Survey Data

Reg No




Categories of Special Interest

Architectural, Artistic

Original Use


In Use As



1790 - 1810


316606, 233311

Date Recorded


Date Updated



Attached two-bay four-storey former house over basement, built c. 1800 as pair with No. 32, with flat-roof addition to rear. Now in office use. M-profile pitched slate roof, behind brick parapet with granite coping and parapet gutters, having dormer window to south slope of rear roof. Shouldered rendered chimneystacks, yellow clay pots; shared uPVC downpipe. Flemish bond brown brick walling on painted masonry plinth course over painted smooth-rendered basement walling; rendered to rear. Square-headed window openings, diminishing in height to upper floors, with patent reveals, painted granite sills and brick voussoirs. Timber sliding sash windows, replacement six-over-six pane to ground floor and basement, three-over-three pane to top floor and six-over-six pane elsewhere; rear elevation has round-headed stairs window to west bay and tripartite windows to ground and first floors of east bay, three-over-three pane to top floor, eight-over-eight pane to second floor, twelve-over-eight pane to first floor and tripartite six-over-six pane to ground floor. Wrought-iron window-guards to first floor. Round-headed painted masonry doorcase with moulded surround, Ionic columns, entablature with fluted frieze and rosettes, spoked fanlight and seven-panel replacement timber door with brass furniture. Granite entrance platform with cast-iron boot-scrape and two steps to street level. Basement area enclosed by wrought-iron railings with cast-iron posts on painted moulded granite plinth, with steel steps down. Rear of plot fronts onto Little Fitzwilliam Place and has modernized two-storey mews building to lane and square-headed integral carriage-arch behind steel roller shutter.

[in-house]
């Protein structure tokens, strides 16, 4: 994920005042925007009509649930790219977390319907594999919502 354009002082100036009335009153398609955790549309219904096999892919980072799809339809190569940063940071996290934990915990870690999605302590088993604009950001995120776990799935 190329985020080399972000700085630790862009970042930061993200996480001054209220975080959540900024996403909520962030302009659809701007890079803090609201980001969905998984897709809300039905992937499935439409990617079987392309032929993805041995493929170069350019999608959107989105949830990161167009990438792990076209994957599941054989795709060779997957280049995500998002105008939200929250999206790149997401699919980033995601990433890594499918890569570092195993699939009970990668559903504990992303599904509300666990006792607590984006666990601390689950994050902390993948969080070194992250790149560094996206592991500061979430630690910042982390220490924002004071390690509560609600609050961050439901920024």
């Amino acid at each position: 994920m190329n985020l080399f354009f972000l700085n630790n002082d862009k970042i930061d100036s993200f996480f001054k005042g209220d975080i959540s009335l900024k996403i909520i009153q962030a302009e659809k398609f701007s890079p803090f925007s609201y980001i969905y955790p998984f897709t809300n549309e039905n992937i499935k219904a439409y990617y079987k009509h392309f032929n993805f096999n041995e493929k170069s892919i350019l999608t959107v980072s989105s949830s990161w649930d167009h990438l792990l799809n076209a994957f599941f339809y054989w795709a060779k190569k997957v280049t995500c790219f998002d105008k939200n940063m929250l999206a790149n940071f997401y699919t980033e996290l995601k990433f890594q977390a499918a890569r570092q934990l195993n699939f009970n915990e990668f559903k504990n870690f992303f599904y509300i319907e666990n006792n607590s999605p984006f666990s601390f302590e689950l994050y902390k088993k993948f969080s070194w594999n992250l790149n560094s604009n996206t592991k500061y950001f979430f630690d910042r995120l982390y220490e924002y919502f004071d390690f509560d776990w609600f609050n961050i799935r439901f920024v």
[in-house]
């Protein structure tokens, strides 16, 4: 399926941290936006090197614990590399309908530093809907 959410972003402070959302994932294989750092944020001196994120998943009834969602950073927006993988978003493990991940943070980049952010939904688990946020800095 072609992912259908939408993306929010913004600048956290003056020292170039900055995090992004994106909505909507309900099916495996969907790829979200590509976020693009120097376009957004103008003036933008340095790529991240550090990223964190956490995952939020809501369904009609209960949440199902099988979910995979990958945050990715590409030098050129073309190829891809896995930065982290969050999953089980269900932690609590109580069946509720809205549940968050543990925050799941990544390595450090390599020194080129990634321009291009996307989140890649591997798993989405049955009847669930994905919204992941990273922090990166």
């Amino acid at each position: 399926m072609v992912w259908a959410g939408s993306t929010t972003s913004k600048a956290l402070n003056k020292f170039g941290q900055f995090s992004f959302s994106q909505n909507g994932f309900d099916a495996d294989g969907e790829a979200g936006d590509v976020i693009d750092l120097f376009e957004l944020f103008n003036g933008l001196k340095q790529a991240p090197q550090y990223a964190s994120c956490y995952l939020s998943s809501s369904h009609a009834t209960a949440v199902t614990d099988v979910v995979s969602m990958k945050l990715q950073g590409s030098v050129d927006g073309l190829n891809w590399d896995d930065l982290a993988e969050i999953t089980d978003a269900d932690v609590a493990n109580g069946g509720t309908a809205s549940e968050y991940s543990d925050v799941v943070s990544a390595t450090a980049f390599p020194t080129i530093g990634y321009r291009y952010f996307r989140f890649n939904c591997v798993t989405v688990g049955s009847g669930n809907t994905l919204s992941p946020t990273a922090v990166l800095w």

No. 31 Baggot Street Lower is sited within a fairly unified late Georgian terrace lining the north side of the street. It is a well-preserved house, built around the turn of the nineteenth century. The house retains the well-balanced proportions and graded fenestration pattern typical of the period, and is enriched with a neo-Classical doorcase and fanlight that provide a visual focal point to the modestly ornamented exterior. The retention of window-guards to the first floor, timber sash windows, and the intact setting to the front enhance this building. Despite some loss of original detailing, No. 31 is relatively well retained, forming part of this principal Georgian streetscape and contributing to the historic core of south central Dublin. The development of this street was planned in the late 1780s and approved by the Wide Streets Commissioners in 1791. Characterized by rhythmic proportions and graded fenestration, the austere and relatively modest facades of this row are aggrandized by the width of the tree-lined street, as the building line steps back considerably from No. 18 to the west, expanding to a breadth of 30m (100ft).